— 90 —
      §11. This is all could be inferr’d from the Notion of a God, were it
to be found universally in all the Tribes of Mankind, and generally
acknowledged, by Men grown to maturity in all Countries. For the
generality of the acknowledging of a God, as I imagine, is extended
no farther than that; which if it be sufficient to prove the Idea of God,
innate, will as well prove the Idea of Fire, innate; since, I think, it may
truly be said, That there is not a Person in the World, who has a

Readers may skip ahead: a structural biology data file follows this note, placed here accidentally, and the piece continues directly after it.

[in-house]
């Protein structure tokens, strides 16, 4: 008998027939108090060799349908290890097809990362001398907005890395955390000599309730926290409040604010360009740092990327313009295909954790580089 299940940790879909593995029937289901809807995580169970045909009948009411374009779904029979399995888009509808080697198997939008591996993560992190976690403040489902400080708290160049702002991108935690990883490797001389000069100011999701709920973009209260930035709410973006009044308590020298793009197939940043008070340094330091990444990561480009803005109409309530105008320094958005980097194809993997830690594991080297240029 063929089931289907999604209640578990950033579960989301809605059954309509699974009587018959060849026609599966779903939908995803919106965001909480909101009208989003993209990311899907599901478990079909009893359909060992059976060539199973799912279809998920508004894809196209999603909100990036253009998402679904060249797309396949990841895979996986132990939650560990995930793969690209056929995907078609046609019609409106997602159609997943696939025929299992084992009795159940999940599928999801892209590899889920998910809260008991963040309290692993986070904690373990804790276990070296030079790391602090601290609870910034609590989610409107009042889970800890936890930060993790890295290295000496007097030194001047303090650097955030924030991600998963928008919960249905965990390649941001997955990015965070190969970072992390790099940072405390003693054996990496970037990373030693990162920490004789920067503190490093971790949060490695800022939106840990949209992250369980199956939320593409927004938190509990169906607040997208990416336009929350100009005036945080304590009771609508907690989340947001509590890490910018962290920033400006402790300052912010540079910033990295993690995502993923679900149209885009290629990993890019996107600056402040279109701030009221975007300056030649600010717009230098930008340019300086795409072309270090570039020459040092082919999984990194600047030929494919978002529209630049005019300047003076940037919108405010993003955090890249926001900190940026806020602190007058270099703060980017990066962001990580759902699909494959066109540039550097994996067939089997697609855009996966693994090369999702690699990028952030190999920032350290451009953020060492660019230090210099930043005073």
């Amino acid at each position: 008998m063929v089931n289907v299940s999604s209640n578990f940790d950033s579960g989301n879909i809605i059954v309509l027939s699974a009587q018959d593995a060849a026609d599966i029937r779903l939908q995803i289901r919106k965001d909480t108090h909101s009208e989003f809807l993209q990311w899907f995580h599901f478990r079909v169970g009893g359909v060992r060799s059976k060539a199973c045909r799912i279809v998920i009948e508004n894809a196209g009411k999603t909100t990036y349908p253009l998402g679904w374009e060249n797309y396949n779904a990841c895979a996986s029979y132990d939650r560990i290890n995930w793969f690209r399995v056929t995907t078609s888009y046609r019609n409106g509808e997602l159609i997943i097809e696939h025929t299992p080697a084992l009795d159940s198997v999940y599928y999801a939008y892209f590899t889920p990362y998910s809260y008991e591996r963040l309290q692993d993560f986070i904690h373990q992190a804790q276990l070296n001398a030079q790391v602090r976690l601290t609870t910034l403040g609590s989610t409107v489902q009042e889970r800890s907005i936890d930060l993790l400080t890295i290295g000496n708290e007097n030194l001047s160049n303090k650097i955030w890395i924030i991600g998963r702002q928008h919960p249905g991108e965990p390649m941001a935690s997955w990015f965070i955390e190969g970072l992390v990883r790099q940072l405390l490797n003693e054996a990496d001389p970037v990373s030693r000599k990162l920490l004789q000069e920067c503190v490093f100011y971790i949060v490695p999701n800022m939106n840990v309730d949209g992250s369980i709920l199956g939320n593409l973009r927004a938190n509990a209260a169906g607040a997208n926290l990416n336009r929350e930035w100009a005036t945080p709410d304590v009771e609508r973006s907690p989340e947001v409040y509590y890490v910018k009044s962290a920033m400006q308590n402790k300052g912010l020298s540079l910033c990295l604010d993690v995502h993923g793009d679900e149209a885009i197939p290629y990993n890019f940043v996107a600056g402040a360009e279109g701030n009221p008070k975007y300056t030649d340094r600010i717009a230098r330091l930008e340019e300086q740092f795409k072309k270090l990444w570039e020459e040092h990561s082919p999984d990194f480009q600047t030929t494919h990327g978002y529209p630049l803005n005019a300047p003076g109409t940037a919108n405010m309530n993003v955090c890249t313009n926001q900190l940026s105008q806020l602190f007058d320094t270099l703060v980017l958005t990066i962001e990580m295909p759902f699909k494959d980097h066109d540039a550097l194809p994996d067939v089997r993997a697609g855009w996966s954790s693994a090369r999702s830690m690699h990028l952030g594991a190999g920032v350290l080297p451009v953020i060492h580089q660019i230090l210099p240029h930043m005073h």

Notion of a God, who has not also the Idea of Fire. I doubt not, but if
a Colony of young Children should be placed in an Island, where no
Fire was, they would certainly neither have any Notion of such a
thing, nor Name for it, how generally soever it were received, and
known in all the World besides; and, perhaps too, their Appre-
hensions would be as far removed from any Name, or Notion of a
God, till some one amongst them had imployed his Thoughts, to
enquire into the Constitution and Causes of things, which would
easily lead him to the Notion of a God; which having once taught to
others, Reason, and the natural Propensity of their own Thoughts,
would afterwards propagate, and continue amongst them.
Locke Hum I, 4, §11, p. 90